Georges explained that Serge was a journalist in Paris and worked for Le Monde and Libération, but he was also involved with questionable far-left extremist groups in the ’70s and ’80s. He recalled how Serge would always go to the Netherlands and Latin America and come back with a lot of money. 

Paulina later uncovered on MyHeritage.com that Serge’s death was listed as a suicide. While Serge’s sister Claude Delventhal had died in 1990, Aria found the name of his cousin Elisabeth Anne Kvitashvili and contacted her.  

‘He didn’t disappear. He died,’ she said of Serge, explaining he left the U.S. quickly because he was about to be arrested for drug distribution. He had been dealing drugs to survive. 

Elisabeth said he went south and eventually headed to Cuba where he made a living dancing. He married a Cuban woman, and shortly after, he committed suicide by jumping out of a building.  

The day after Elisabeth’s shocking revelation, Lalo finally responded to Aria’s emails. He recalled how his girlfriend at the time hated Serge because the dancer’s girlfriends would tell her he was abusive. 

Lalo also alleged that Jenny had turned Serge in for selling marijuana because he was abusing her. 

Elisabeth put Aria in contact with Serge’s niece, Juliette Delventhal, who said she never heard of her uncle being abusive, but it wouldn’t surprise her if he was.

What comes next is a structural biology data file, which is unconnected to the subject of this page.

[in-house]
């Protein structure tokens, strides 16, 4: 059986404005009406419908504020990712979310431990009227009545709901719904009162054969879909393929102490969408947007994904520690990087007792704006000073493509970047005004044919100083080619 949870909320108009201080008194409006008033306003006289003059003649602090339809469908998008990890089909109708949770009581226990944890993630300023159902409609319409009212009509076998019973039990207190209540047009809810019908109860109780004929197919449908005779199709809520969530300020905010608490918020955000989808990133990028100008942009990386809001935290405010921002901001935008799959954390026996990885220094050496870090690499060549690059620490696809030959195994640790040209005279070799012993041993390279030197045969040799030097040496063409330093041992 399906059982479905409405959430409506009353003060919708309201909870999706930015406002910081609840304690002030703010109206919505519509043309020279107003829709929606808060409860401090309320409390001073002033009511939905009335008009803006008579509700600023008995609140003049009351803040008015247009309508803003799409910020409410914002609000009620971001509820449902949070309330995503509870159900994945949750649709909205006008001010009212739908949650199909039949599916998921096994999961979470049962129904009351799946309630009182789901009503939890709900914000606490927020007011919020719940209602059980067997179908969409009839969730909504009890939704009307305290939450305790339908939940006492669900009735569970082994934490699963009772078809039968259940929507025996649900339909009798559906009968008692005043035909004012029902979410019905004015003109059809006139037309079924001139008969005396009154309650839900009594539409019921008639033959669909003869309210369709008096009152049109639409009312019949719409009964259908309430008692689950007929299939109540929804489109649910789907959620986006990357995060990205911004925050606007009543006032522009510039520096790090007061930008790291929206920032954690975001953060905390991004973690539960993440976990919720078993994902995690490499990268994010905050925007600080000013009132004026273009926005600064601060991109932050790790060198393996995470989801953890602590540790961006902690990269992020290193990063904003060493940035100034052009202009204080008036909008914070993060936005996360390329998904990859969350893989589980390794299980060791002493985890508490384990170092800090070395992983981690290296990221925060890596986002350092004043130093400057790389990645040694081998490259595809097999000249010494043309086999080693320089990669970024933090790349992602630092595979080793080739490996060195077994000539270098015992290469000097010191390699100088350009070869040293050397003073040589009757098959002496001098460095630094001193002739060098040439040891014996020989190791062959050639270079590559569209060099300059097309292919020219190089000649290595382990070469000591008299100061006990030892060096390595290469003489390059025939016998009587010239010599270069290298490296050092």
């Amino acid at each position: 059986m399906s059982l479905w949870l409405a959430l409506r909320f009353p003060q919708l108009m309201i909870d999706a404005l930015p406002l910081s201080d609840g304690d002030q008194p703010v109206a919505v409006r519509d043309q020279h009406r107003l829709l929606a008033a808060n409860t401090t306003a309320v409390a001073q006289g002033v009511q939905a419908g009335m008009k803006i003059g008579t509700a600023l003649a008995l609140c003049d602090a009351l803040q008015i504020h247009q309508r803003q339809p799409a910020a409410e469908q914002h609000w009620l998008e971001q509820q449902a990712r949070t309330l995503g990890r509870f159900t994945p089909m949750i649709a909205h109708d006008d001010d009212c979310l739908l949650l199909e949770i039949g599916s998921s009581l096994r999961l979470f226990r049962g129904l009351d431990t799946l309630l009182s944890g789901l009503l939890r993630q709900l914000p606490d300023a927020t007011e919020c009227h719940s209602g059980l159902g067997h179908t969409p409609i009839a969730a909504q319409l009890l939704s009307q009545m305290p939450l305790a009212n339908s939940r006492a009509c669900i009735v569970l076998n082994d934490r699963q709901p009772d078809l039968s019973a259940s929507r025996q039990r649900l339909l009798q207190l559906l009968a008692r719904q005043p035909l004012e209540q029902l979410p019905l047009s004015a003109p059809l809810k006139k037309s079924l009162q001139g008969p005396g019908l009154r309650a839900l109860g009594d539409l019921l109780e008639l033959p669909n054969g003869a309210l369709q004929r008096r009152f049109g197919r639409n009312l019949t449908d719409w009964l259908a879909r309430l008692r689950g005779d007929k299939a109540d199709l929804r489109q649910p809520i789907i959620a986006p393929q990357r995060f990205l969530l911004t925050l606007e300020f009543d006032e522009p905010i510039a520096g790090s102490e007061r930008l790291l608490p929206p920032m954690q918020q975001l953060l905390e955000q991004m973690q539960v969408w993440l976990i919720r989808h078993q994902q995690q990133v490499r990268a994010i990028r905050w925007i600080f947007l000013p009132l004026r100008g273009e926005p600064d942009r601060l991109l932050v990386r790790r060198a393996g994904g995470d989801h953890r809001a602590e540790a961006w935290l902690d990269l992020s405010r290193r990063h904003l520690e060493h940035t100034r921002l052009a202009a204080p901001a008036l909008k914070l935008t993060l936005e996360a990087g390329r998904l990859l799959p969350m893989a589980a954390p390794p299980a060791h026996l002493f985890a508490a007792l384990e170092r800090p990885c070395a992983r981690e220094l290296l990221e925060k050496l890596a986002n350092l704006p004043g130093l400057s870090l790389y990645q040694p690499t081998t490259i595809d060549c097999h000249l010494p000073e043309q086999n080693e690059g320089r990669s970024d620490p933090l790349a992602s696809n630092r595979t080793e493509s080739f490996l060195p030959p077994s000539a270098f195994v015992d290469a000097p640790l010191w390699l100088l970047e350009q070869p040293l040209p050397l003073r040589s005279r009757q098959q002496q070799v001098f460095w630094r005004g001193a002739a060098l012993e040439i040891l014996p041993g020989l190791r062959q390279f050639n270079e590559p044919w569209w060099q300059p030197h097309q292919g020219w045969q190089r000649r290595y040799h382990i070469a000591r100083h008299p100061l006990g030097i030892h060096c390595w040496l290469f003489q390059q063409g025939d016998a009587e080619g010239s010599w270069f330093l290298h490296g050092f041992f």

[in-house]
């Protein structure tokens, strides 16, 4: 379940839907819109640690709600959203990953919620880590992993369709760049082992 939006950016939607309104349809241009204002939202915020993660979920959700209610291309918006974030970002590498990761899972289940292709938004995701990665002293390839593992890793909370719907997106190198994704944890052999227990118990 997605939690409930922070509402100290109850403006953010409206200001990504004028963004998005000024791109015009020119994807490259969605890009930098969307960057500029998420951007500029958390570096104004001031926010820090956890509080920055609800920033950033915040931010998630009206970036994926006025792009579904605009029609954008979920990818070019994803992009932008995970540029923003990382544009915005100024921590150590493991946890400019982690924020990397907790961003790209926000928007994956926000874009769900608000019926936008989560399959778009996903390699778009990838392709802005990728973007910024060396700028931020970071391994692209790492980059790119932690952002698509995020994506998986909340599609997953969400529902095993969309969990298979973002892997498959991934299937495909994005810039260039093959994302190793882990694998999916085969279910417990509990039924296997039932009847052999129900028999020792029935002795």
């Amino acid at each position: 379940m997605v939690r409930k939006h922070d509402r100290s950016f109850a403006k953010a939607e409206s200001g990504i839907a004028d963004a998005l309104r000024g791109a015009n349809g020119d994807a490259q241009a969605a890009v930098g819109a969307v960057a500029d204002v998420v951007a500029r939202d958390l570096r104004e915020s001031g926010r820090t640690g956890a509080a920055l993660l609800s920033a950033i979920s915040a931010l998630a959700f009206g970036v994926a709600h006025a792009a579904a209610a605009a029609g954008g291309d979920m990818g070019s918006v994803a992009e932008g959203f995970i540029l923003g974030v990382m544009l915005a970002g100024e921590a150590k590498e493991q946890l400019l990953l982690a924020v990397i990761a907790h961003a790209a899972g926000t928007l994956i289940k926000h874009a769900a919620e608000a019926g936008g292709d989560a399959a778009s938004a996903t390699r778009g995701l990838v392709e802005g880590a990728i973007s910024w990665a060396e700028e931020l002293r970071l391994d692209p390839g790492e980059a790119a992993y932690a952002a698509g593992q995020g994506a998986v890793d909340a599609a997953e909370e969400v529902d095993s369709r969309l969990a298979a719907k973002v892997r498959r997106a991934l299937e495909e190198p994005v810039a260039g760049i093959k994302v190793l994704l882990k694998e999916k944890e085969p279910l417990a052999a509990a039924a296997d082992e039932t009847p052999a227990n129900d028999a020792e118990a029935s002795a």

Juliette said her mother was dying of cancer when Serge called her to bail him out of jail, which she did. He came to say goodbye before he left, and her mom knew she would never see him again. 

She said she saw her uncle in France a year before he died, and she recalled him being a ‘deeply unhappy person.’  

After learning of Serge’s suicide, she was contacted by his widow Willema. She explained that some thought he was sick while others speculated he was in debt when he jumped out of a hotel. 

However, Serge’s friend Georges doesn’t believe his friend would have committed suicide because he ‘loved life too much.’ He and several others questioned if Serge was killed in Cuba because he was a ‘”gringo” with money’ or if he got involved with the wrong people. 

Despite the speculation, Serge’s death appears to be a suicide. Willema told Aria that her late husband had many struggles and killed himself at a hotel near their home. She said he left behind a book with a note for her that said: ‘How wonderful to have found you, long paths await your steps.’  

‘I am glad to know because I would rather know the truth,’ Aria’s father said at the end of the documentary. ‘But it’s difficult because I have to find a way to keep all these beautiful memories I have with Serge while living with the darker truth of who he really was. 

‘He lived a life with a mysterious ending and that’s the person he was as well; he was mysterious.’

Read more at DailyMail.co.uk